THE CONTRIBUTIONS OF E-BOOKS AND LIBRARIANS TO READING FLUENCY EDUCATION

D. Parrott

East Tennessee State University (UNITED STATES)
E-books have been garnering fans at a rapid pace since they were designed in 1971. Their convenience is enormously attractive to today’s busy students and to technologically- savvy millennial-age learners. Once primarily used for pleasure reading, E-Books have additionally become a strong emerging tool for learning in modern contemporary classrooms and school libraries. School leaders strive to employ the most successful communication and teaching strategies possible using generational and cultural demographic characteristics [1]. Therefore, the E-book is attractive as a means to appeal to elementary and secondary school students.

With the increased usage of the E-book, one might assume that the role of the librarian is diminishing; however, the role of the librarian is actually becoming more significant as the librarian connects users with E-Books and other emerging technologies.
Yesteryear’s school librarian was regarded primarily as the custodian of the books. However, the school librarian is a vital member of the literacy team in today's instructional climate, making decisions regarding the purchase and usage of reading materials and tools to support literacy instruction as well as to satisfy patron demand. Due to budgetary constraints, all literacy and reading materials must be evaluated carefully and assessed with the needs of learners.

This paper explores the school librarian’s role in accessing, using, and promoting E-books in innovative ways with the purpose of engaging technologically-oriented learners. When purchasing any curricular materials designed to enhance literacy, it is reasonable to analyze the potential gains and challenges. This analysis examines how E-books apply the Five Areas of Focus (recommended by the National Reading Panel) [2] which benefit reading instruction and learning in today’s modern classrooms and school libraries. E-Books support reading instruction by assisting with phonemic awareness, phonics, fluency, vocabulary, and comprehension [3]. Specifically, this discourse explores how E-Books bolster reading education for the digital generation through this framework.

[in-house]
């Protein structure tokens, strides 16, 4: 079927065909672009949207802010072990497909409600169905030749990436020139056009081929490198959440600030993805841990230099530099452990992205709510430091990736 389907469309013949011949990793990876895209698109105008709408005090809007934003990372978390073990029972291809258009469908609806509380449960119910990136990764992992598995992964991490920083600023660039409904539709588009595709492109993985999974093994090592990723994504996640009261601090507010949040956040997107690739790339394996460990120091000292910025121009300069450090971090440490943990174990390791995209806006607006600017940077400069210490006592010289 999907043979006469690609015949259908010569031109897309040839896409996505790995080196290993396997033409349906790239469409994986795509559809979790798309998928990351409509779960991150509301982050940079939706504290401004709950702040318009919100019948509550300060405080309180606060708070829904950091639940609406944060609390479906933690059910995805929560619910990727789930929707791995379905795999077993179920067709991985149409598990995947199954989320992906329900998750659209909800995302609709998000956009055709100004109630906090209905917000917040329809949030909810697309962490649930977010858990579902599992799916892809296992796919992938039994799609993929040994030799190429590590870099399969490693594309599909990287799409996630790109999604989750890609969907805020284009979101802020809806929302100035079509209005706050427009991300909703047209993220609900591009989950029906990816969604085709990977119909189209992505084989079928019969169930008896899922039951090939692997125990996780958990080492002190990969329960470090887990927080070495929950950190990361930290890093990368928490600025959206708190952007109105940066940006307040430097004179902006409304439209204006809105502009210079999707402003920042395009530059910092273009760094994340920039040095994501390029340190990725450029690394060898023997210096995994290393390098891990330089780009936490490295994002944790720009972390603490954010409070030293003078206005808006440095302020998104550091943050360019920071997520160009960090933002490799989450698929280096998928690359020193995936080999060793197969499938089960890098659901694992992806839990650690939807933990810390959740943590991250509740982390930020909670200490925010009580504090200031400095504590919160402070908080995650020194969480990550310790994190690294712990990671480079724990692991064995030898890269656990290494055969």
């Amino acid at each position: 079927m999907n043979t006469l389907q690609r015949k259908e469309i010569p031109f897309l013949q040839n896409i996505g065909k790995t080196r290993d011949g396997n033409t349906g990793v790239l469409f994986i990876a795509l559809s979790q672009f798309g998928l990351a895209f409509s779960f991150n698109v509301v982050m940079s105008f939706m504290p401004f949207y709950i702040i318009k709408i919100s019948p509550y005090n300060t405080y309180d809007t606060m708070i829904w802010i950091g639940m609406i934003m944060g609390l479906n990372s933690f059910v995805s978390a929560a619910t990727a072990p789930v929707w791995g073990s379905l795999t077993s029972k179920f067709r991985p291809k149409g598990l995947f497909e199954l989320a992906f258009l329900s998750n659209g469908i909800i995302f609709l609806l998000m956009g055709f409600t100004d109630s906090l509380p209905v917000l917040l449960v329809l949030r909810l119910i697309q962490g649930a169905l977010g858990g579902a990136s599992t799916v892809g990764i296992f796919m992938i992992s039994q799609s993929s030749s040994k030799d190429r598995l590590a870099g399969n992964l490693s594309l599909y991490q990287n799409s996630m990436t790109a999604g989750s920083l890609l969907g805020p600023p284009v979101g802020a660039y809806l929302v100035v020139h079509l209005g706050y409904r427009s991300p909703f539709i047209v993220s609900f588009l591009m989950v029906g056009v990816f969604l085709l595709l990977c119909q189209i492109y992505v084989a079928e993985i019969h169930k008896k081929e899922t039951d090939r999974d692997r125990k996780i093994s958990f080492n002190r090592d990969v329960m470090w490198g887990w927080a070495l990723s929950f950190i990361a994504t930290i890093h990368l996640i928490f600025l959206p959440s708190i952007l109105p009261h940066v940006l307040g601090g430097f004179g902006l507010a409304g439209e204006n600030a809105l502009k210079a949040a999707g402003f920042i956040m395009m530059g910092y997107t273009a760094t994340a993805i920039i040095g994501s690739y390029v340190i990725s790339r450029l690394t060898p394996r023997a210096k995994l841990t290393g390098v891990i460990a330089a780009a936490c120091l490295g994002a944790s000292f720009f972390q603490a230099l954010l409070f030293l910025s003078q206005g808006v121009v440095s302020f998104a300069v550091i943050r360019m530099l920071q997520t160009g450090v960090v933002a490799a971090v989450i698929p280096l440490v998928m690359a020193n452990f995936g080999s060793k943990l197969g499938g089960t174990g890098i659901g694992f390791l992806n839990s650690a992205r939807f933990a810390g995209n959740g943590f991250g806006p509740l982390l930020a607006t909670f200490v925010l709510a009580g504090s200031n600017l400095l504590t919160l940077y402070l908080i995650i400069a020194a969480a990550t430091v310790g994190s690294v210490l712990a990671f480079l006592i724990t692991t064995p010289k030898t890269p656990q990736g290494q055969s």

Nevertheless, with the implementation of any educational media, there are factors and limitations to consider. This paper will additionally discuss the points for consideration when integrating E-Books into the curriculum and the school library.

References:
[1] A closer look at the five essential components of effective reading instruction: A review of scientifically based reading research for teachers (2004). Learning Point Associates. 1120 East Diehl Road Suite 200, Naperville, IL 60563-1486.
[2] National Institute of Child Health and Human Development. (2000). Report of the National Reading Panel. Teaching children to read: An evidence-based assessment of the scientific research literature on reading and its implications for reading instruction: Reports of the subgroups (NIH Publication No. 00-4754). Washington, DC: U.S. Government Printing Office.
[3] Polanka, S. (2011). No Shelf Required: E-books in libraries. Chicago: American Library Association.